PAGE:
msg="Score mismatch for set '%s'" % key
)

It works. It's rather confusing though, since the actual test --
iterate over the throws and check the score -- is in the midst of the
iteration over data sets.

Also, that's just *one* type of test I might need to do. Must I then
repeat all that iteration code for other tests I want to do on the
same data?

Maybe I need to factor out the iteration into a generic iteration
function, taking the actual test as a function object. That way, the
dataset iterator doesn't need to know about the test function, and
vice versa.

def iterate_test(se lf, test_func, test_params=Non e):
""" Iterate a test function for all the sets """
if not test_params:
test_params = self.game_param s
for key, params in test_params.ite ms():
dataset = params['dataset']
instance = params['instance']
test_func(key, dataset, instance)

def test_score_thro ws(self):
""" Game score should be calculated from throws """
def test_func(key, dataset, instance):
score = dataset['score']
for throw in dataset['throws']:
instance.add_th row(throw)
self.failUnless Equal(score, instance.get_sc ore())

self.iterate_te st(test_func)

That's somewhat clearer; the test function actually focuses on what
it's testing. Those layers of indirection are annoying, but they allow
the data sets to grow without writing more code to handle them.
Testing a rules-based system involves lots of data sets, and each data
set represents a separate test case; but the code for each of those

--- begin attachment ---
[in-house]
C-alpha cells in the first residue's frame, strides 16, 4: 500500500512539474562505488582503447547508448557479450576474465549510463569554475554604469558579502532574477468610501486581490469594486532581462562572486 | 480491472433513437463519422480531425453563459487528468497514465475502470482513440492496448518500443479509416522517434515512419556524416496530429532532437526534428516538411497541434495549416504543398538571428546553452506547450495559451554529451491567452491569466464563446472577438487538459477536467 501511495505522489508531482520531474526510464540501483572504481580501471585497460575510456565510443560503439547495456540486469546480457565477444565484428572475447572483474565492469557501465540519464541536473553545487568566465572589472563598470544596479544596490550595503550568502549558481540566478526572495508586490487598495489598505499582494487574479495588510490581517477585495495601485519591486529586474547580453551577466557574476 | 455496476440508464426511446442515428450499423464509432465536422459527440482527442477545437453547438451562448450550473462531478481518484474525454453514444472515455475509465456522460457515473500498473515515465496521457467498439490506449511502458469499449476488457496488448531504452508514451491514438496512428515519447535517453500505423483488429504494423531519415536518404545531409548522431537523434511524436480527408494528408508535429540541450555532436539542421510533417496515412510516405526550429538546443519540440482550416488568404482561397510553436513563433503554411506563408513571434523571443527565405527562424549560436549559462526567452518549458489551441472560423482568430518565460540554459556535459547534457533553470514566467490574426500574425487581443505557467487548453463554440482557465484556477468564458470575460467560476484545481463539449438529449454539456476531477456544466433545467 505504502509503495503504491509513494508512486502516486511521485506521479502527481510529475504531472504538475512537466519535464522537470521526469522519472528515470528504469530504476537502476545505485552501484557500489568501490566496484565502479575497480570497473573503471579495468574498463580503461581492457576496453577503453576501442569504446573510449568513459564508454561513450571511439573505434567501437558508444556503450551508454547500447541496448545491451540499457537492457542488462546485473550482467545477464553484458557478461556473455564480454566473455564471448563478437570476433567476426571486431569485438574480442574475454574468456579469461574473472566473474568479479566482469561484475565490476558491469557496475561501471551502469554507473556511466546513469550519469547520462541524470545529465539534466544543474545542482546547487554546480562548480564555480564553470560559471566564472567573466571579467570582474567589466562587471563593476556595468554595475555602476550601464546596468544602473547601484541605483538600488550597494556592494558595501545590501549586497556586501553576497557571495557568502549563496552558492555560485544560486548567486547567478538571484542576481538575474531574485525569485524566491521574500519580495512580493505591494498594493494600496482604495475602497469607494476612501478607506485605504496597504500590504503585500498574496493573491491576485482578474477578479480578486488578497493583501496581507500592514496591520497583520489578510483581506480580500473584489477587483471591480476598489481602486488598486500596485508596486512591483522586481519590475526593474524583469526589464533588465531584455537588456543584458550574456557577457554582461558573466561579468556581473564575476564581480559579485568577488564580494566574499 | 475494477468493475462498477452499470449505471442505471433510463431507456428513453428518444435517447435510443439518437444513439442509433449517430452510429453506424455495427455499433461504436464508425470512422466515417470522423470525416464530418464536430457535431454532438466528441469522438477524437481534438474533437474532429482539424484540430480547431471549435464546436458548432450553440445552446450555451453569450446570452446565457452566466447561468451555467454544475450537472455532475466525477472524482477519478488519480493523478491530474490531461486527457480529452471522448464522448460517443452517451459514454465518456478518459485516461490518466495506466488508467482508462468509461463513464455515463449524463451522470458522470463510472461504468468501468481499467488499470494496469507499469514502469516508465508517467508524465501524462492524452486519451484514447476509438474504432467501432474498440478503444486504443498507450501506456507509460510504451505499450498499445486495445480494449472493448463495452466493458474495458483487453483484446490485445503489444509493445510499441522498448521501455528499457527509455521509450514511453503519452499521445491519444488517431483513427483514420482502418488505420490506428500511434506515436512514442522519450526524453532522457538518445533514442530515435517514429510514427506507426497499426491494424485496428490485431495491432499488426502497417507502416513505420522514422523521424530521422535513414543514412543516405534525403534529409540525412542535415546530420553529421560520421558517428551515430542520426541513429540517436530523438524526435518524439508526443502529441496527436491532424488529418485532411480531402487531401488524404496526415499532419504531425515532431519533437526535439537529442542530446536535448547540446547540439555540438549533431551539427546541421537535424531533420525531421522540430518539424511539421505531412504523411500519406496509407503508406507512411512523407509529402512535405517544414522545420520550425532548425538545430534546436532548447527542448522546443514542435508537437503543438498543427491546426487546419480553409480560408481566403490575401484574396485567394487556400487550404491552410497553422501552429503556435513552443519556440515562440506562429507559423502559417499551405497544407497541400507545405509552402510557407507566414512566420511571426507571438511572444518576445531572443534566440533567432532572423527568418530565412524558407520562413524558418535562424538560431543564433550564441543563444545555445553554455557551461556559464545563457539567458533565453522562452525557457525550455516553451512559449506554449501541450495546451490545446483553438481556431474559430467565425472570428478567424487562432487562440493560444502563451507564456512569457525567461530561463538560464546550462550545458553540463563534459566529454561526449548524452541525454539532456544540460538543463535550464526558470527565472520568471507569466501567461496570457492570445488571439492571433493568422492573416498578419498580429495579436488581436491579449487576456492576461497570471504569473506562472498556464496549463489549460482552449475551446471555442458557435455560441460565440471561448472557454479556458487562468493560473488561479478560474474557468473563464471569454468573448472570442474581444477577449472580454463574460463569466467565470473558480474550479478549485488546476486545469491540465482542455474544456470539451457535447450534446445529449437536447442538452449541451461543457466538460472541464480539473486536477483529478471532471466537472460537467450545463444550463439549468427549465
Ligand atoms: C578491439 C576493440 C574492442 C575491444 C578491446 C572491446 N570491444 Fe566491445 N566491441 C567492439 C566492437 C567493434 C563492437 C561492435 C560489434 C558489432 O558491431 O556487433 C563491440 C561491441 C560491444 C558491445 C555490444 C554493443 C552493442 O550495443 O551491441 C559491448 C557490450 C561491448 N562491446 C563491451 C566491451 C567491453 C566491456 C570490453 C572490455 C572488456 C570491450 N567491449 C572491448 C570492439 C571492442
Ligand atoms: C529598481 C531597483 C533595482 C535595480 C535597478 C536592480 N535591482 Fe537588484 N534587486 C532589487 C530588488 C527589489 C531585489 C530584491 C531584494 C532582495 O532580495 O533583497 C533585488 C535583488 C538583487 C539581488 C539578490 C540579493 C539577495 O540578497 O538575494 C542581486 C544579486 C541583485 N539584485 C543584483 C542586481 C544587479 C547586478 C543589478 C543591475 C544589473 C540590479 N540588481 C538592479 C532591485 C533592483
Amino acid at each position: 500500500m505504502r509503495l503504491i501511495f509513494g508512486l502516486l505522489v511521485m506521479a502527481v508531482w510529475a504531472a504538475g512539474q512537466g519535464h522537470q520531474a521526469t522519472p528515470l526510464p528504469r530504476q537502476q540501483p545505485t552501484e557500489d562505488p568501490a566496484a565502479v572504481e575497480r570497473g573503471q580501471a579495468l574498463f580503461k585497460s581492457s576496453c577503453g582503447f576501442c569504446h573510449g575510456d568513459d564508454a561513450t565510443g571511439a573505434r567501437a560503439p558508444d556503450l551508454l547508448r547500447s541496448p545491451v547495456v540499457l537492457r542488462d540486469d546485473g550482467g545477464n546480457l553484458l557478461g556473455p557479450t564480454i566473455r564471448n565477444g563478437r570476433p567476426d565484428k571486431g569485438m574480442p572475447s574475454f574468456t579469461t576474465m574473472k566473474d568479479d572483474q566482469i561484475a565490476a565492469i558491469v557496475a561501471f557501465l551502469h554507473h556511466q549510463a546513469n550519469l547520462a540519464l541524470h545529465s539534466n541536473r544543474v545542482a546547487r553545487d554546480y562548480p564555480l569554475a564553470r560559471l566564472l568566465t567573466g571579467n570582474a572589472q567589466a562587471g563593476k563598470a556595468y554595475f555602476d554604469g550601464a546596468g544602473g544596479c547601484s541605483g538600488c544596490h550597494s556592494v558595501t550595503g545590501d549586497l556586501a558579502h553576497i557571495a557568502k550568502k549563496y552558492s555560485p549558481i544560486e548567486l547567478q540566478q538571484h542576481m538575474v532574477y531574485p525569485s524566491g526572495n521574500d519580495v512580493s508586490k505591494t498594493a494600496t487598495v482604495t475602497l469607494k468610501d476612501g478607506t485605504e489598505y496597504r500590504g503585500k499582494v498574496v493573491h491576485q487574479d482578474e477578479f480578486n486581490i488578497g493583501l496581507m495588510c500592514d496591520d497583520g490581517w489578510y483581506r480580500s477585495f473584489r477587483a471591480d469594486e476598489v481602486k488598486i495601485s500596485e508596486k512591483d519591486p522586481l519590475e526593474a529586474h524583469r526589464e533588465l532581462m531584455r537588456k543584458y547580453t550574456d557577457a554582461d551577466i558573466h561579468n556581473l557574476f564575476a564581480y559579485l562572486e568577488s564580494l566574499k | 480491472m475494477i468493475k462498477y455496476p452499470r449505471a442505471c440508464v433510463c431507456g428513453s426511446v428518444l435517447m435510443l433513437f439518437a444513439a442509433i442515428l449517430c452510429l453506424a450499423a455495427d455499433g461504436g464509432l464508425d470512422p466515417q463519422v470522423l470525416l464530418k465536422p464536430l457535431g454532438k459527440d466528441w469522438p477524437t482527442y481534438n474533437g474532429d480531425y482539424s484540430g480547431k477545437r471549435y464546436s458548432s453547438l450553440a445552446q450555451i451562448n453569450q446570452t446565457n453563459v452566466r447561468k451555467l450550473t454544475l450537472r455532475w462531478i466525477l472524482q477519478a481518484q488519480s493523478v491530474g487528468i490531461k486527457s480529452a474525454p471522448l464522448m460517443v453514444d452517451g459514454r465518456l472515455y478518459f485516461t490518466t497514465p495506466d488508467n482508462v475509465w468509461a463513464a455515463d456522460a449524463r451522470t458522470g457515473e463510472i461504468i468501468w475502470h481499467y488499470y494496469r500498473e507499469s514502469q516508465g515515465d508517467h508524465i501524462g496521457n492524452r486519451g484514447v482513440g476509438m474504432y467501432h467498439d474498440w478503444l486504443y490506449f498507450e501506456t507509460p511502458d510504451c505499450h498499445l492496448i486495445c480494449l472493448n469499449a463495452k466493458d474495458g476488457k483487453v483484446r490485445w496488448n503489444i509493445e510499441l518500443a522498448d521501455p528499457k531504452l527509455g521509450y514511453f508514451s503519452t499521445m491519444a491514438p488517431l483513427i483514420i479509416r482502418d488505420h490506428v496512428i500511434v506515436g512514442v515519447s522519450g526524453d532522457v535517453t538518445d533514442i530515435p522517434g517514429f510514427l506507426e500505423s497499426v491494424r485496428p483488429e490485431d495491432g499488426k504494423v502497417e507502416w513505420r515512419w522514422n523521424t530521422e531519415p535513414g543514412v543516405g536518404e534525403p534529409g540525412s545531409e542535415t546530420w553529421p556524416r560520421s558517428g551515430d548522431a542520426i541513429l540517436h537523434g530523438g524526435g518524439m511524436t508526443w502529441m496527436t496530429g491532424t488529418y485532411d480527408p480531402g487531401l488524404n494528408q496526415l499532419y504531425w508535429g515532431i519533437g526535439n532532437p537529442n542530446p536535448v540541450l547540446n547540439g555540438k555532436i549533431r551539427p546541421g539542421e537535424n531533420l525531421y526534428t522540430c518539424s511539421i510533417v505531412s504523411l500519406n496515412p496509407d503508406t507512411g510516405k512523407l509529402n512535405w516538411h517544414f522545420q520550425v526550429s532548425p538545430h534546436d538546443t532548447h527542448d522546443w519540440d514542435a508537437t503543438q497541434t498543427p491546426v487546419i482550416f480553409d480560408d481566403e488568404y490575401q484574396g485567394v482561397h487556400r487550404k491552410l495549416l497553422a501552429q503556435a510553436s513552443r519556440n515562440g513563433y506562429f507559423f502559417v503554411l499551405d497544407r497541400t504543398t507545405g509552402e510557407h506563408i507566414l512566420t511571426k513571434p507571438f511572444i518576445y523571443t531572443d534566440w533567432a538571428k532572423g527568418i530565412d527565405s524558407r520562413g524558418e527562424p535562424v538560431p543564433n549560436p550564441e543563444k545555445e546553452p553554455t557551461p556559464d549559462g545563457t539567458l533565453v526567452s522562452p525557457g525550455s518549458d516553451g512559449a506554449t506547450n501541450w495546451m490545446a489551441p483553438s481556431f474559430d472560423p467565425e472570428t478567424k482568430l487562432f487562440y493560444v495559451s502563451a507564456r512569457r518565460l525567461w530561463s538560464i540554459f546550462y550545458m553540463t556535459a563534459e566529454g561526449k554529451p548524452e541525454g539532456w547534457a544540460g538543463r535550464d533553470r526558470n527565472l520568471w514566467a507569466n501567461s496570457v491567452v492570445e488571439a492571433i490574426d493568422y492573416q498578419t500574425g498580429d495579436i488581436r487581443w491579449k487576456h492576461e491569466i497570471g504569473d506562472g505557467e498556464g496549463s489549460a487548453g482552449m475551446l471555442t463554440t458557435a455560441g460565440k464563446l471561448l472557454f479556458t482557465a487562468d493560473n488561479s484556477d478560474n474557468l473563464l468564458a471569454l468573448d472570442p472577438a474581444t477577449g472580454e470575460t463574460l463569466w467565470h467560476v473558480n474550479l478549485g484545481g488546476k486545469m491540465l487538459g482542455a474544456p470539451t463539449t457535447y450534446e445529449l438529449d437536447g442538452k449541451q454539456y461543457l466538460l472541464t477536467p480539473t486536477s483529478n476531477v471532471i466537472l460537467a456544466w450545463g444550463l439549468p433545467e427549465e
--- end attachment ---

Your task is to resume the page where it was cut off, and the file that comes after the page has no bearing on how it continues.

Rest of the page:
test cases is mindlessly repetitive. Factoring them out seems like it
needs a lot of indirection, and seems to make each test harder to
read. Different *types* of tests would need multiple iterators, more
complex test parameter dicts, or some more indirection. Those all
sound ugly, but so does repetitively coding every test function
whenever some new data needs to be tested.

How should this be resolved?

--
\ "I never forget a face, but in your case I'll be glad to make |
`\ an exception." -- Groucho Marx |
_o__) |
Ben Finney
Dec 6 '05 #1
6 2684
Ben Finney wrote:
Summary: I'm looking for idioms in unit tests for factoring out
repetitive iteration over test data....
How about something like:
import unittest, bowling
class Test_Game(unitt est.TestCase):
def setUp(self):
""" Set up test fixtures """
self.game = bowling.Game()
def runs(self, throws):
"""Run a series of scores and return the result"""
for throw in throws:
self.game.add_t hrow(throw)
return self.game.get_s core()
def test_one_throw( self):
""" Single throw should result in expected score """ self.assertEqua l(5, self.runs([5]))